A two-mile route beginning at Senior Street and ending at the corner of Joyce Kilmer and Juliet Street in New Brunswick, New Jersey was closed to traffic on Sunday, April 24th from 11:00 am to 4:00 pm to make room for the first New Brunswick Ciclovia of 2016. The free, citywide event opened its streets to New Brunswick residents to promote healthy active living, with numerous activity stations along the route.
As part of the event, residents walked, ran, biked and skateboarded in the streets. Neighbors also engaged with one another through a variety of activities, including dance, yoga, and Zumba classes. In addition, participants were exposed to many of the city’s attractions, parks, and local businesses.
According to New Brunswick Tomorrow’s Monica Reyes, “This year’s event also included health screenings, obstacle courses, a live band and admission to HereNow, the Zimmerli Art Museum’s digital gallery and exhibition which celebrated Rutgers’ 250th anniversary year by looking at the present and ahead to the future.” Free parking was also available at the Robert Wood Johnson Fitness & Wellness Center garage for those attending from neighboring towns.
Ciclovia is a Spanish word that means “bikeway” and is described as a designated bike route or an event that opens the streets for use by pedestrians and cyclists. Ciclovia began in Bogota, Colombia in 1976, as a way to promote community engagement in public spaces that are free of vehicles.
The New Brunswick event is a community collaboration and partnership of the City of New Brunswick, New Brunswick Tomorrow, Johnson & Johnson and Rutgers University. New Brunswick Tomorrow serves as a co-director of the New Jersey Partnership for Healthy Kids-New Brunswick. Additional 2016 Ciclovia events are scheduled for Saturday, June 25th, Saturday, August 6th and Sunday, October 2nd.
The first New Brunswick Ciclovia was held in October 2013. Last year, more than 10,000 residents and visitors participated in Ciclovia. Here are seven steps to planning a successful Ciclovia in your town:
Identify A Backbone Organization. The first step is to identify a founding partner or partners: Who or what group will take the lead to organize, advocate for and launch the Ciclovia?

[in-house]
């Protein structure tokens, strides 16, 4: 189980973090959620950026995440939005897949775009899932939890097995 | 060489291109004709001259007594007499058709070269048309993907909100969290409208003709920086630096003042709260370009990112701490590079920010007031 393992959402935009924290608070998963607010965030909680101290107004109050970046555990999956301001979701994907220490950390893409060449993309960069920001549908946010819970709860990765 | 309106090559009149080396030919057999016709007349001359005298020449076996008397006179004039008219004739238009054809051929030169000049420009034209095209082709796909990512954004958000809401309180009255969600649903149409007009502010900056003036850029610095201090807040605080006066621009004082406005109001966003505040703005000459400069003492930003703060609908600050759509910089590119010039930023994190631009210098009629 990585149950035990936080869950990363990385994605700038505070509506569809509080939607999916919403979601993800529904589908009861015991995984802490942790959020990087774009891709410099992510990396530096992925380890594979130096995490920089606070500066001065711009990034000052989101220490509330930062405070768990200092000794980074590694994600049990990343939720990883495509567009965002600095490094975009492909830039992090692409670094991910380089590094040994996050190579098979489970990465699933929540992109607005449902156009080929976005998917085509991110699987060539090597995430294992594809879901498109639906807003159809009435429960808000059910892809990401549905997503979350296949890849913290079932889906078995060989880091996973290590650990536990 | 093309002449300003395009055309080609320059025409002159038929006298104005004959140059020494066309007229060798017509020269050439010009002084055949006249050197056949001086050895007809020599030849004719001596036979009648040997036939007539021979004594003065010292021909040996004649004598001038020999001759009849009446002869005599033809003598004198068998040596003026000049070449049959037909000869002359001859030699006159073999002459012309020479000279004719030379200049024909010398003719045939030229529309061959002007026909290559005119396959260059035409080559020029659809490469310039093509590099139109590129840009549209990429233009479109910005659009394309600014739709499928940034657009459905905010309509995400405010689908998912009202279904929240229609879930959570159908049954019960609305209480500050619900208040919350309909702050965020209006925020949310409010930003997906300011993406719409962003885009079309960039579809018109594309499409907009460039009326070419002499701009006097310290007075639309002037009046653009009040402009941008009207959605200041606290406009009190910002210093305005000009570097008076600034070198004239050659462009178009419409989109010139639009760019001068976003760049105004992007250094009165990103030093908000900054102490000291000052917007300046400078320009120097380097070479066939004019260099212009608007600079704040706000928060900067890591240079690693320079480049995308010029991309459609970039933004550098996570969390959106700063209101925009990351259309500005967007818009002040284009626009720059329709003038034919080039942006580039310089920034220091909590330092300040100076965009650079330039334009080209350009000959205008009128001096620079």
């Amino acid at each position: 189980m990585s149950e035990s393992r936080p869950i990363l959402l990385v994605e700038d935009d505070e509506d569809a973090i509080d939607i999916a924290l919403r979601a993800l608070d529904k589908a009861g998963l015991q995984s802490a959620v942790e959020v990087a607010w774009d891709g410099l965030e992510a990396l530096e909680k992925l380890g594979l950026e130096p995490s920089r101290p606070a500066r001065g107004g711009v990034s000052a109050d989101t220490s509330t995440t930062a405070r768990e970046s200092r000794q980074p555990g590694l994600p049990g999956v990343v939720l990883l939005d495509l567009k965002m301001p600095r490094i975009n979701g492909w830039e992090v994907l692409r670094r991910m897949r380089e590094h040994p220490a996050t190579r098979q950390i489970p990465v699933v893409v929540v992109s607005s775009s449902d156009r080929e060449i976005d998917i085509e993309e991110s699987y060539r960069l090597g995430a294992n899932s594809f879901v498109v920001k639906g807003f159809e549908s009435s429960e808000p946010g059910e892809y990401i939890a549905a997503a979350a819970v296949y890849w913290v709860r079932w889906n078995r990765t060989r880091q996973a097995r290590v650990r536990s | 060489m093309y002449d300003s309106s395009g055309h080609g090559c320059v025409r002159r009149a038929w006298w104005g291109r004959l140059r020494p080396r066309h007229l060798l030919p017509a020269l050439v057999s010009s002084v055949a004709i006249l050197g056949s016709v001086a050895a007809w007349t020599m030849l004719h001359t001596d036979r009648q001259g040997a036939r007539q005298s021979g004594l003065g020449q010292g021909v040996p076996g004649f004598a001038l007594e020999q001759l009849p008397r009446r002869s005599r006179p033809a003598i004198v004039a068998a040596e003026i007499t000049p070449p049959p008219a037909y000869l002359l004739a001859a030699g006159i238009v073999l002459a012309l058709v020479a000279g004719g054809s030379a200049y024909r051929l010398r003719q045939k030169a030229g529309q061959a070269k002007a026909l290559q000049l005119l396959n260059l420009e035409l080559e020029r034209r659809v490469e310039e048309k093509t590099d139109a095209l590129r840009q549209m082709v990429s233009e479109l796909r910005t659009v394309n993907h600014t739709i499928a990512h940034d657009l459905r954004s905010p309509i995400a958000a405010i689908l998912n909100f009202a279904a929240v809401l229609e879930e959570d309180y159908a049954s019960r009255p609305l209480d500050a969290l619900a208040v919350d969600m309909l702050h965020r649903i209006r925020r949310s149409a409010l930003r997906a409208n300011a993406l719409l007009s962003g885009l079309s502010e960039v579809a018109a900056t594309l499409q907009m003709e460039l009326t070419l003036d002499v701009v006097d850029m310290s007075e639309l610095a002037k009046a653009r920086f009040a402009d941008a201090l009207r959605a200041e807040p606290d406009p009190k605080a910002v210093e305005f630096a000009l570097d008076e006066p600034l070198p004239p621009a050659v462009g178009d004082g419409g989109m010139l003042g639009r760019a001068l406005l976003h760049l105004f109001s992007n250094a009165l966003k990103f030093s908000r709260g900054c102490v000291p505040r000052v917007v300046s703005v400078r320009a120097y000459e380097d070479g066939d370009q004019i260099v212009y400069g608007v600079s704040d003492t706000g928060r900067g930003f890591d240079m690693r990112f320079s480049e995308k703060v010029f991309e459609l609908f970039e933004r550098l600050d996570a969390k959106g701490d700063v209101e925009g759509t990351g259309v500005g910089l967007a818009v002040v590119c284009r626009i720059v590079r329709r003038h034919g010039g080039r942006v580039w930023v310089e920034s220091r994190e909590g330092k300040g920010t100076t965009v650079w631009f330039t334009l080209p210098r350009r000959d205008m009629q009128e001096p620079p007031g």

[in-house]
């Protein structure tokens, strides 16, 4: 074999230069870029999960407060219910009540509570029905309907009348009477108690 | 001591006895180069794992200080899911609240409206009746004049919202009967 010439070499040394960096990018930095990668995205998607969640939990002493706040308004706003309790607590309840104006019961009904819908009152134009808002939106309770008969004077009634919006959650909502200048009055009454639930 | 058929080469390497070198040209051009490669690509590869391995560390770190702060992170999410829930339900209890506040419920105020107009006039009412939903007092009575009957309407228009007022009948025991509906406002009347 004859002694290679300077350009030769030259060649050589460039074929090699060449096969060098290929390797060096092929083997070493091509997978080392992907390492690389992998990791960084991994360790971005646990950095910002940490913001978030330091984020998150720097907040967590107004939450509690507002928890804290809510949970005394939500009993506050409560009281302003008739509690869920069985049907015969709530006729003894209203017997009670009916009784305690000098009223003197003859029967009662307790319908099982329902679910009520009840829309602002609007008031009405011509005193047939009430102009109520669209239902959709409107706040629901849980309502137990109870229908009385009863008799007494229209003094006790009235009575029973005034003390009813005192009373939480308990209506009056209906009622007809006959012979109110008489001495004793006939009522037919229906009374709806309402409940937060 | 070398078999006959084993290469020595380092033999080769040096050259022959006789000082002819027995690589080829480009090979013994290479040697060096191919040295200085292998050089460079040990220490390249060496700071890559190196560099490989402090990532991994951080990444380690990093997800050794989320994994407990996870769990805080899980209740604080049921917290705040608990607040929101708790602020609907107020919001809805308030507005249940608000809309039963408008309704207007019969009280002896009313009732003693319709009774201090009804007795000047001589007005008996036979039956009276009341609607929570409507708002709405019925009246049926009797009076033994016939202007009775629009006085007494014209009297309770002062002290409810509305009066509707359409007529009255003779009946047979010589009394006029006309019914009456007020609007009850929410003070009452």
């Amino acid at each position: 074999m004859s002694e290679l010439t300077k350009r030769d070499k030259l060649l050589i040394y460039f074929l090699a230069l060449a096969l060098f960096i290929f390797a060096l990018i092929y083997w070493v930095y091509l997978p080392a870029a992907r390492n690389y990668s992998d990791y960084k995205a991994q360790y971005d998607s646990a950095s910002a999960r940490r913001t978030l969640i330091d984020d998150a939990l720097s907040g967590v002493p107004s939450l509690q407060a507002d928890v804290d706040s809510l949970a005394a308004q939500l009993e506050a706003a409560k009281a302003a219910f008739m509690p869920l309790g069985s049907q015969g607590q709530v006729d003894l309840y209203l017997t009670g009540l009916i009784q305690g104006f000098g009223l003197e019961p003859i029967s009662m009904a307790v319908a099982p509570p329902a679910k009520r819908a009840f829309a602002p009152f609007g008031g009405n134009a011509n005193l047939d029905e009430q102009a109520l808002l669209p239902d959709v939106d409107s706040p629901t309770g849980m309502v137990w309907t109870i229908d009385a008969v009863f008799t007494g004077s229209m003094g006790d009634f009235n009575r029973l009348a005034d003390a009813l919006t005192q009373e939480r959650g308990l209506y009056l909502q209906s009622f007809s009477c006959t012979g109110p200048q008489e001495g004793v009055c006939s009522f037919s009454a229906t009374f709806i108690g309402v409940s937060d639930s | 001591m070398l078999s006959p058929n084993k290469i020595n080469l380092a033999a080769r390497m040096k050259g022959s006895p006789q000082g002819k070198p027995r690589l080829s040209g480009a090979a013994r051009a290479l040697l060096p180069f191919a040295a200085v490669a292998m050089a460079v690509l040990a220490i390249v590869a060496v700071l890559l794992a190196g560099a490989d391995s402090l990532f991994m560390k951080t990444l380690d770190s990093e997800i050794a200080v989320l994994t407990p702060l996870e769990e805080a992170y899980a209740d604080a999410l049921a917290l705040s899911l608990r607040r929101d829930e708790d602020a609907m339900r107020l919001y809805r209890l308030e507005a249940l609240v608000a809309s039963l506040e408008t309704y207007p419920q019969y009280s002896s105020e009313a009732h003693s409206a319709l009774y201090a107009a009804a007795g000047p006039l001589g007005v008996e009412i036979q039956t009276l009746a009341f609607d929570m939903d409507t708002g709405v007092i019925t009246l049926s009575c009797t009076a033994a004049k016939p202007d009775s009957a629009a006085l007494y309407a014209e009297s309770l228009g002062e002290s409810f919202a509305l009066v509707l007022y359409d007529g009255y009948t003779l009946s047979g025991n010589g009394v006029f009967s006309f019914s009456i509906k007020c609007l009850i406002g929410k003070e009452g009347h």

Involve Your Local Government. If the local government isn’t already involved, elected leaders and municipal departments need to be educated about what the event is and how it benefits the community, including engaging residents of all ages in physical activity, creating opportunities to offer free health assessments, supporting local businesses and fostering a sense of community.
Create A Planning Committee. Identify and recruit additional community stakeholders and develop a planning committee. This should include a combination of individuals and groups from the public sector (local government), private sector (area businesses and hospitals) and nonprofits (social welfare, health, and other organizations). This committee will become the core group that is vital to making the Ciclovia event possible. The committee should meet monthly and organize the before, during and after logistical aspects of the event.
Identify a Preferred Route. Once a preferred route has been identified (usually a two- to three-mile distance), you’ll need to get your city’s approval for the event (New Brunswick gets a resolution passed for every Ciclovia event). You’ll also need to coordinate with the local police, traffic, and public works departments to assist with road closures, security and waste management.
Identify Activity Stops. You’ll need to line up activity stations, as well as sponsors, such as local businesses or vendors, who will take charge of supplying and staffing their respective stations along the Ciclovia route.
Create a Marketing Strategy. Make sure you use a variety of tools to promote your Ciclovia event. This can include flyers, website postings, door hangers, radio advertisements and social media promotion. Also, encourage organizations to promote the event through their respective websites and newsletters. Notify local media before and after the event and encourage them to cover the story.
Recruit Volunteers. Local community groups, college students, and youth groups are ideal volunteers who can serve as great event ambassadors along the route.
For information regarding New Brunswick’s Ciclovia contact Monica Reyes, communications manager, New Brunswick Tomorrow. You can also visit the Ciclovia website.